President Yoweri Museveni has appended his signature to the Presidential commitment and campaign programme against further transmission of the HIV/AIDS epidemic.
This was during the launching of the Presidential First-Track Initiative to End the HIV/AIDS Pandemic as public health threat in Uganda by 2030. The launching took place at Imperial Royale Hotel in Kampala under the theme ‘Ending AIDS by 2030’ that attracted representatives from several international organizations like UNAIDS, UNDP, WFP, Uganda’s development partners, top government officials, religious and district leaders, among other dignitaries. Among the targets to endAIDS in Uganda by 2030 includes engaging men in HV prevention, close the gap on new infection particularly among the adolescent girls and young women.
“AIDS has been a simple disease. Its transmission has been through a few ways. It’s not infectious. And now that more controls have been added on, let us target an HIV/AIDS free Uganda by 2030,” said President Museveni.
He stressed that to be healthy is very important because it enables one accomplish a task without interruption. He said that the launched campaign is for those who have kept a deaf-ear to the sensitization and especially the organizations, leaders and medical practitioners who have not played their role to talk to the masses.
“Sensitization is very effective. Before the ARVs were introduced, open campaign against AIDS sensitization was only by talking and alerting people. That recorded a reduction in infection from 30% to 6%. Use your tongue as a special weapon to fight the scourge,” he said. He, therefore, challenged the Uganda AIDS Commission (UAC), the Ministry of Health officials and local leaders to fully exploit the advantage that Ugandans are good at listening and grasping any vital information adding that by not reaching out to them, is a disservice.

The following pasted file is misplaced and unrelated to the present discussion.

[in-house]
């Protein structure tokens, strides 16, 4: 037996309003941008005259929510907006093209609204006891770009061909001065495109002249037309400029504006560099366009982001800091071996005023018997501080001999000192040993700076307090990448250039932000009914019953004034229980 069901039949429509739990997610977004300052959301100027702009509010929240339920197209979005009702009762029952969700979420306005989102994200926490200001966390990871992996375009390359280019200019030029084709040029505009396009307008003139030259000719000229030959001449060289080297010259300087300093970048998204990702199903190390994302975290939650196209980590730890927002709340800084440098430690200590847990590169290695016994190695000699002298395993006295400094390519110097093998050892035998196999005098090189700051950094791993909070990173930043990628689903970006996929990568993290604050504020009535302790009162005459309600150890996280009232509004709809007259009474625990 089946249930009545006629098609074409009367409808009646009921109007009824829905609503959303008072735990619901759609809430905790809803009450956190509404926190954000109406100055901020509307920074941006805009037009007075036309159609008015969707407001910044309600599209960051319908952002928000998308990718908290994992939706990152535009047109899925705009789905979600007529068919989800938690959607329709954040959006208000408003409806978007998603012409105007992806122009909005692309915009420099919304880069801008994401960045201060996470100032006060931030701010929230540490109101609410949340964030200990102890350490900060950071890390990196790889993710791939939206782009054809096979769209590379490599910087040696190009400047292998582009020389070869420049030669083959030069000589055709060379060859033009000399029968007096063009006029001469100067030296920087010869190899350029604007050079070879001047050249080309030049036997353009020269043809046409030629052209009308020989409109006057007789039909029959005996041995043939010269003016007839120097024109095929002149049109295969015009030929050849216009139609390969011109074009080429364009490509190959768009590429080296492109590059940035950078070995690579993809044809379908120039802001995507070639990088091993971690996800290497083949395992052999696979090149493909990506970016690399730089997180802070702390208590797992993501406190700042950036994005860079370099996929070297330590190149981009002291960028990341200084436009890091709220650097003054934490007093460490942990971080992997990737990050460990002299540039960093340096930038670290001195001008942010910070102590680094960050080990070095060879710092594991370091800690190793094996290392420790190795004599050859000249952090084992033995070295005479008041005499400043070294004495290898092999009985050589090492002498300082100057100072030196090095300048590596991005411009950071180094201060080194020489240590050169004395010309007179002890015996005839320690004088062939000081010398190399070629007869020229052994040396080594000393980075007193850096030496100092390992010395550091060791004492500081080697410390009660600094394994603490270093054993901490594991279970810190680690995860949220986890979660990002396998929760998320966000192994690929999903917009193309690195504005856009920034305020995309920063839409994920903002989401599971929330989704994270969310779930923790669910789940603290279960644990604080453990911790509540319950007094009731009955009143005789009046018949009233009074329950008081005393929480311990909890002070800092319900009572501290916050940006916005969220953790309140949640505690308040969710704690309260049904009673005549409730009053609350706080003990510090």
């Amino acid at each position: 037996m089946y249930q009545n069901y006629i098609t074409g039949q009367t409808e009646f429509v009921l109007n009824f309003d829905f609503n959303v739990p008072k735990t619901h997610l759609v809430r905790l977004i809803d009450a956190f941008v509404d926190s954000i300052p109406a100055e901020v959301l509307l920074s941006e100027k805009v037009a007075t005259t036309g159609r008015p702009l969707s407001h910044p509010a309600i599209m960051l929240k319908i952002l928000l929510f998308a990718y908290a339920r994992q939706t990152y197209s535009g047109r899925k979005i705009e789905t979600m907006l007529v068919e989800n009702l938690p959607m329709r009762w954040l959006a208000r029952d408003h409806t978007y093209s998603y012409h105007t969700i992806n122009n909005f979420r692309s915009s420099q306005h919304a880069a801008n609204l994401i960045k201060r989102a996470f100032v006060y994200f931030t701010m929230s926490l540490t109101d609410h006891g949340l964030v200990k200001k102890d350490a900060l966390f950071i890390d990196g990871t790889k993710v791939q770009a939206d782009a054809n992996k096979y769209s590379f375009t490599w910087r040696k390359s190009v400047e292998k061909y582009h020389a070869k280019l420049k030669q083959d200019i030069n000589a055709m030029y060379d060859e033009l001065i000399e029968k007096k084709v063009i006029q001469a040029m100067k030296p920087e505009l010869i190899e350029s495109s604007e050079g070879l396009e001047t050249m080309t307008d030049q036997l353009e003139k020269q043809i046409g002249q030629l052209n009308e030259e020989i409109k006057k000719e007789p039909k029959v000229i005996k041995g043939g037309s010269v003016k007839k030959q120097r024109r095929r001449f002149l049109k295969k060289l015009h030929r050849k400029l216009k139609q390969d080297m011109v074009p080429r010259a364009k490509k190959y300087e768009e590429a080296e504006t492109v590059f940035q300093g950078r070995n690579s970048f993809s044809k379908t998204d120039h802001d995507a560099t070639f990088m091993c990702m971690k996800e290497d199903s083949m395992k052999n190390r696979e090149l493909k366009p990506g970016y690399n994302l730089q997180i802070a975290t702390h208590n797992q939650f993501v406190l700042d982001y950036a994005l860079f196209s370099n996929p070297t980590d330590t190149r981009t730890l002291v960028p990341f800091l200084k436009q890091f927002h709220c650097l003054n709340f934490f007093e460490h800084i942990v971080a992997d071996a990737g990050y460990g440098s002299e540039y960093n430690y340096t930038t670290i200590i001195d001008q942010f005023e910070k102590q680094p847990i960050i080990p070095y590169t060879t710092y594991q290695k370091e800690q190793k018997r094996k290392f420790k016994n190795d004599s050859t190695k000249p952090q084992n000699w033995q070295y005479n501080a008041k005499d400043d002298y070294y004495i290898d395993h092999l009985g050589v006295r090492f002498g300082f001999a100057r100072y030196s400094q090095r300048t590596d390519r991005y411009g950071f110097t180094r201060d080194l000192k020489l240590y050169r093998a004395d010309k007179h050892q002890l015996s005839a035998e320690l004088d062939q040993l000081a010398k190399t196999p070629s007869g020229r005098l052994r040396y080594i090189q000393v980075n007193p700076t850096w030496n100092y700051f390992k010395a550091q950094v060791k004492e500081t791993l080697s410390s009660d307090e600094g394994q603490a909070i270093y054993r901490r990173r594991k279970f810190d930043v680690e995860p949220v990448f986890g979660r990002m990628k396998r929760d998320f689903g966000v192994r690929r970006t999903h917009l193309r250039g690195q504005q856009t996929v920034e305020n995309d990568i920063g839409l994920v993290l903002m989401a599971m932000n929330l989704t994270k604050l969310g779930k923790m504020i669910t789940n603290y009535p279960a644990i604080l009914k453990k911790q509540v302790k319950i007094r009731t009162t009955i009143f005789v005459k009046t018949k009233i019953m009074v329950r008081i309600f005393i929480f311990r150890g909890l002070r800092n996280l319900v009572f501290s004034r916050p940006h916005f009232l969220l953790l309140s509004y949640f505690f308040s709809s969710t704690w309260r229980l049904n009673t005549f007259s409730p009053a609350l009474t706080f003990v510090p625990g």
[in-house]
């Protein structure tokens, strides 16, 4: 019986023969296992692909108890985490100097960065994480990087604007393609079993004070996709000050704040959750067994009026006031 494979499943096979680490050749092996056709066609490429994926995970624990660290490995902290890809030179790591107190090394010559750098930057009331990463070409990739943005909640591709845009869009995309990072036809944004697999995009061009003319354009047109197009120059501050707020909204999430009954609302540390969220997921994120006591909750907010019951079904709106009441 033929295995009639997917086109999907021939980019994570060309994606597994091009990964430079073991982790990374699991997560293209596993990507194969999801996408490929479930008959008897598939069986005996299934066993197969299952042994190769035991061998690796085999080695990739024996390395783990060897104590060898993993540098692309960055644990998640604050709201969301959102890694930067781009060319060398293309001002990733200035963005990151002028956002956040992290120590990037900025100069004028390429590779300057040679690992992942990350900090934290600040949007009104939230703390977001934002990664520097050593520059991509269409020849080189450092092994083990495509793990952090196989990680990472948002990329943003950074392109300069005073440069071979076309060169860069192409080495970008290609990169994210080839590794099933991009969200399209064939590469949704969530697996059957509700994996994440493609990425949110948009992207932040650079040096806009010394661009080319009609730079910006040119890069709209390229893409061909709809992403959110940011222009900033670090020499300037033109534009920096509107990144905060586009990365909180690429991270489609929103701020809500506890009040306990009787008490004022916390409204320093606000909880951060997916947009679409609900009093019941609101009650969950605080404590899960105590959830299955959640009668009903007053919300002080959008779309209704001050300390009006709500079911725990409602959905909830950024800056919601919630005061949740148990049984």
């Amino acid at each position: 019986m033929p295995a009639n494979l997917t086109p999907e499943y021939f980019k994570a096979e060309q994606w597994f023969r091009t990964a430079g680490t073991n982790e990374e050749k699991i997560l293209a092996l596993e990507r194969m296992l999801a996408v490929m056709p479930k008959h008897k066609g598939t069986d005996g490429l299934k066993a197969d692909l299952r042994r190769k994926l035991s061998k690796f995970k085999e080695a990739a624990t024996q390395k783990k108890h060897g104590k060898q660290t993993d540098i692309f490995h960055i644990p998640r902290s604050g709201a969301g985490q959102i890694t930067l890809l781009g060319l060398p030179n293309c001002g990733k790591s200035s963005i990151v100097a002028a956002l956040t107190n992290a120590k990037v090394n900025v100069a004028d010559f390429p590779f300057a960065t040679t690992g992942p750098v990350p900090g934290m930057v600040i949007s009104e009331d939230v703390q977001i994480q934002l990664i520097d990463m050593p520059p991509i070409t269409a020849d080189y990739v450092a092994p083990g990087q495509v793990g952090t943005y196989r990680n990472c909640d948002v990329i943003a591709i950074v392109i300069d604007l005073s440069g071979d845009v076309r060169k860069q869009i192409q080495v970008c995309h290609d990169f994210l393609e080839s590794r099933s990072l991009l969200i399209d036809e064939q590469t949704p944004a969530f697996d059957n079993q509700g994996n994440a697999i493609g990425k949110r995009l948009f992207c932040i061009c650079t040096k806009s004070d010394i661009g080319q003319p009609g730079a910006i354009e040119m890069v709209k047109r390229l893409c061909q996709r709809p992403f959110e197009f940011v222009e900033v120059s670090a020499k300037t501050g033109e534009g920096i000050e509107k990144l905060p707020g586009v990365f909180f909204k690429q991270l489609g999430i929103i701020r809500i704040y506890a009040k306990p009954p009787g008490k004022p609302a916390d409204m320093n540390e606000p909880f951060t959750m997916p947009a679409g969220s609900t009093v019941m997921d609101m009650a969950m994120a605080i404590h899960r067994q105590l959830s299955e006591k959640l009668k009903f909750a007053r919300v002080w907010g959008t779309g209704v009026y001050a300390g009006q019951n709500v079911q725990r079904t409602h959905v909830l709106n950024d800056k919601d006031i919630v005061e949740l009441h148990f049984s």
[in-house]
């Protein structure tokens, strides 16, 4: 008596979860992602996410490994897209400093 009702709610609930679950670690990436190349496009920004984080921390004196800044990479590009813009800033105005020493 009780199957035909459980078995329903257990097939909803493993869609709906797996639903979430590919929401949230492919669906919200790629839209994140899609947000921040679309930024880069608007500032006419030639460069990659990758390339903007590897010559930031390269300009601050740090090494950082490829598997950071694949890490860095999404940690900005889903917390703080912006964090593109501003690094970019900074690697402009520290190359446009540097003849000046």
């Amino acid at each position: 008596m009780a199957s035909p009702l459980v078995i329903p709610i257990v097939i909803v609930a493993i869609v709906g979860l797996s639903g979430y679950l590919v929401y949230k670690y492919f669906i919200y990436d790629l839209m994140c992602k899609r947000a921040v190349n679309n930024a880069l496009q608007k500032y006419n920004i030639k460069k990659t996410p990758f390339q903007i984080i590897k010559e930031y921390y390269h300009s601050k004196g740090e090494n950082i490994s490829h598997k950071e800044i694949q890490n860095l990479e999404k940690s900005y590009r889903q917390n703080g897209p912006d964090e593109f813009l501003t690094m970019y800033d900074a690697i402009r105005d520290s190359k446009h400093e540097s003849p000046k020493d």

On learning that the statistics of 2016had indicated that the infection rate of AIDS among men was higher than women by 40%, President Museveni strongly called on men to undertake voluntary screening to know their serostatus.
“All men who are not aware of their HIV serostatus, should go for voluntary testing. Those who find themselves positive, should go on drugs. Once the virus is suppressed, then life is prolonged. You should stop infecting other people. It is criminal. This is not something to be discussed but it must be done,” he emphasized.
The President also expressed displeasure to learn that with the readily available controls against AIDS ,the infection cases of mother-to-child are at 3000. He observed that mother-to-child infection should come to zero.
The visiting Zambian First Lady, Esther Lungu, who delivered the speech of the Chairperson of the Africa Union First Ladies Association (AUFLA) Gertrude Maseko Mutharika, the First Lady of Malawi, noted that Uganda has been leading in the campaign in the fight HIV/AIDS on the continent of Africa. She said that as First Ladies, their consultation on the matter of AIDS pandemic includes action. She added that the First Ladies face a challenge of ensuring that orphanage children access necessary treatment with dignity.
On behalf of her Ugandan counterpart, Ms. Esther Lungu delivered the speech Hon Janet Museveni who urged Ugandans to join President Museveni to accomplish the vision of witnessing a free HIV/AIDS Uganda by 2030.
“By 1980s, it was difficult to fight the scourge. Let’s join together to fight AIDS and we shall overcome it,” said Janet Museveni.
The Executive director of UNAIDS, Michel Sidibe discouraged stigmatization of the new AIDS infections saying they should instead be protected. He also stressed the need to stop mother to child AIDS infection and to end the pandemic in Africa adding that in Uganda it was time to invest in human beings under “Kisanja Hakuna Mchezo.”
Presidency Minister, Esther Mbayo, said that President Museveni’s cause and fight against the AIDS is well documented by guidance, oversight, campaign and sensitization. She said that among other strategic means to handle the task is to reach out to all communities through the available media.
Health Minister, Jane Aceng, on her part said that the impact assessment records indicate that an estimated 1.4 million people are living with HIV. She added that out those, one million are enrolled in care units while others were on antiretroviral treatment by March this year. She also disclosed that the majority of the infections are in Central Region. ENDS